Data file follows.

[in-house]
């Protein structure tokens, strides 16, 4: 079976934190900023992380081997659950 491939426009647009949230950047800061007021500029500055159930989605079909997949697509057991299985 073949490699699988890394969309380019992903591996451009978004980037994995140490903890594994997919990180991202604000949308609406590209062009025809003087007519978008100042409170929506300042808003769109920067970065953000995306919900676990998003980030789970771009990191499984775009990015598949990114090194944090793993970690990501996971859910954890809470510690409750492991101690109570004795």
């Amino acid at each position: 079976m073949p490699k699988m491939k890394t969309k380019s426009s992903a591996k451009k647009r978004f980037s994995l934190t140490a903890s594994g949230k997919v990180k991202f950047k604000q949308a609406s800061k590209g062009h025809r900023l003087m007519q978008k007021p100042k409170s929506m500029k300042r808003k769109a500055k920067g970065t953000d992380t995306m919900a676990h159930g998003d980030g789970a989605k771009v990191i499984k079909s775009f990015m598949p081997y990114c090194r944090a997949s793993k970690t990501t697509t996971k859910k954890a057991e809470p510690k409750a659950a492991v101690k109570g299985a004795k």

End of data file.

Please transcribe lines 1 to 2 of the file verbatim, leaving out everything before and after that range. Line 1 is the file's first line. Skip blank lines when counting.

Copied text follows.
[in-house]
């Protein structure tokens, strides 16, 4: 079976934190900023992380081997659950 491939426009647009949230950047800061007021500029500055159930989605079909997949697509057991299985 073949490699699988890394969309380019992903591996451009978004980037994995140490903890594994997919990180991202604000949308609406590209062009025809003087007519978008100042409170929506300042808003769109920067970065953000995306919900676990998003980030789970771009990191499984775009990015598949990114090194944090793993970690990501996971859910954890809470510690409750492991101690109570004795």